But all of the credit cannot be given solely to the three of us. We had an incredible little helper working with us. As we worked, a little girl stood by watching. As I am proud of the few Spanish phrases that I know, I asked her, “Como se llama?” (What is your name?) From that point on she became my assistant. She took out all my materials as a patient sat down, took away the garbage, and kept the papers from blowing away. She is just one example of the generosity and kindness we have seen in the Guatemalan people. I only hope that somehow our work has helped this girl who is clearly so full of intelligence and possibility.
Though I am far from being ready to work in the medical world, I am amazed by how much I have learned in just these few short days. Working in triage today allowed me to see this progress. The first day I had to take vitals, I was just collecting numbers. Today, I knew what I was looking at. I know what is abnormal and I know what to expect from the patients. It is a great feeling to know that I am steps closer to my achieving my goals. But it is an even better feeling to know that I was using my learning process to help others.
Because of the efficiency of our triage dream team, we had the wonderful opportunity of playing with the kids of San Marcos. I am constantly amazed by the children I have seen here. Three adorable girls got Tess, Ian, and I involved in a game that consisted of holding hands in a circle, hopping on one foot, and “eating” each other. The children are so patient and kind. We had kids ranging from toddlers to probably 10 or so all playing together harmoniously. Every child was welcome to play. No one became frustrated with the toddler who held up the flow of the circle, or the one who just kept wandering into the center. It was just simple unadulterated happiness, filled with lots and lots of laughter.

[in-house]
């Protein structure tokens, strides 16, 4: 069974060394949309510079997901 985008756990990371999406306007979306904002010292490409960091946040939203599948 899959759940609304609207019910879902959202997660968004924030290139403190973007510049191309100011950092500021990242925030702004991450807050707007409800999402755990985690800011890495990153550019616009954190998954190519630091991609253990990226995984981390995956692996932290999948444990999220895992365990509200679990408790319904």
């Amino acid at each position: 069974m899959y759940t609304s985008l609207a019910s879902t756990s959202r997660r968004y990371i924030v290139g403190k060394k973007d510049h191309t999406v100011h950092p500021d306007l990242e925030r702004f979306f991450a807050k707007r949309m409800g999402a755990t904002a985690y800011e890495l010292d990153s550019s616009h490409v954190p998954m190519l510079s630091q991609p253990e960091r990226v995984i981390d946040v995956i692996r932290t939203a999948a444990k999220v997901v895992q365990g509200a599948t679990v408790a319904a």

As I write this long post, I am riding in a van full of sleeping people back to Panajachel. The only way to describe how I feel is complete contentment. I am absolutely exhausted, a little sunburnt, and covered from head to toe in dirt, but I could not feel more satisfied. I am surrounded by breath-taking views of the clouds covering the mountains, finally relaxing after a day of doing what I love with 20 great friends. What more could I possibly ask for?
I must admit that there is some sadness in my about the impending conclusion of this amazing experience. Someone said this in reflection and it is my consolation about leaving Guatemala. The thing that I have love the most about this trip has been working in the clinic. While this may be the end of my trip, it is only the beginning of my medical journey. I love what I am doing here, and lucky for me, I will hopefully be able to do it for the rest of my life. My work has just begun! So it looks like I have many years of heaven awaiting me.
I send my love to my family. Love you guys! I can’t wait to share all of my stories with you.
Shoutout to the Center family from their wonderful daughter Adrian!
Grace Lambert